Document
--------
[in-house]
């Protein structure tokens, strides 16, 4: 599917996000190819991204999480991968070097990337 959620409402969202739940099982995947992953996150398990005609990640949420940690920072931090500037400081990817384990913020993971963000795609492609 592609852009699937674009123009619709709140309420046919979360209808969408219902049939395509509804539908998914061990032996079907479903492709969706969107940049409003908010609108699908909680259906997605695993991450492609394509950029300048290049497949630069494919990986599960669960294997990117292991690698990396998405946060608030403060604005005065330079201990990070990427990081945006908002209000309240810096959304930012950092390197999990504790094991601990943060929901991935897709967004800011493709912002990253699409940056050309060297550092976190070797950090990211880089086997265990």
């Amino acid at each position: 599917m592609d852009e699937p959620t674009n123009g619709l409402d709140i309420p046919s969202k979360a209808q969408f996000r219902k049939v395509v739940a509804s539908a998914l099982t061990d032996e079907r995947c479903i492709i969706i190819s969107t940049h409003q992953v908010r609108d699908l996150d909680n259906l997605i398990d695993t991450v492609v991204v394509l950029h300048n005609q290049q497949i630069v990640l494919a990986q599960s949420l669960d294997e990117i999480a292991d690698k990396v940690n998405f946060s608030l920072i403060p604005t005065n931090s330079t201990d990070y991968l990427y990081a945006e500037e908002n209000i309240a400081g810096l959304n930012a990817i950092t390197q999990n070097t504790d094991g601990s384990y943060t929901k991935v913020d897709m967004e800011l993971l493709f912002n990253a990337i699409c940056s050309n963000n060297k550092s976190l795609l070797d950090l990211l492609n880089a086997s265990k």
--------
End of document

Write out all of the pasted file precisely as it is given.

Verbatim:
[in-house]
């Protein structure tokens, strides 16, 4: 599917996000190819991204999480991968070097990337 959620409402969202739940099982995947992953996150398990005609990640949420940690920072931090500037400081990817384990913020993971963000795609492609 592609852009699937674009123009619709709140309420046919979360209808969408219902049939395509509804539908998914061990032996079907479903492709969706969107940049409003908010609108699908909680259906997605695993991450492609394509950029300048290049497949630069494919990986599960669960294997990117292991690698990396998405946060608030403060604005005065330079201990990070990427990081945006908002209000309240810096959304930012950092390197999990504790094991601990943060929901991935897709967004800011493709912002990253699409940056050309060297550092976190070797950090990211880089086997265990």
């Amino acid at each position: 599917m592609d852009e699937p959620t674009n123009g619709l409402d709140i309420p046919s969202k979360a209808q969408f996000r219902k049939v395509v739940a509804s539908a998914l099982t061990d032996e079907r995947c479903i492709i969706i190819s969107t940049h409003q992953v908010r609108d699908l996150d909680n259906l997605i398990d695993t991450v492609v991204v394509l950029h300048n005609q290049q497949i630069v990640l494919a990986q599960s949420l669960d294997e990117i999480a292991d690698k990396v940690n998405f946060s608030l920072i403060p604005t005065n931090s330079t201990d990070y991968l990427y990081a945006e500037e908002n209000i309240a400081g810096l959304n930012a990817i950092t390197q999990n070097t504790d094991g601990s384990y943060t929901k991935v913020d897709m967004e800011l993971l493709f912002n990253a990337i699409c940056s050309n963000n060297k550092s976190l795609l070797d950090l990211l492609n880089a086997s265990k």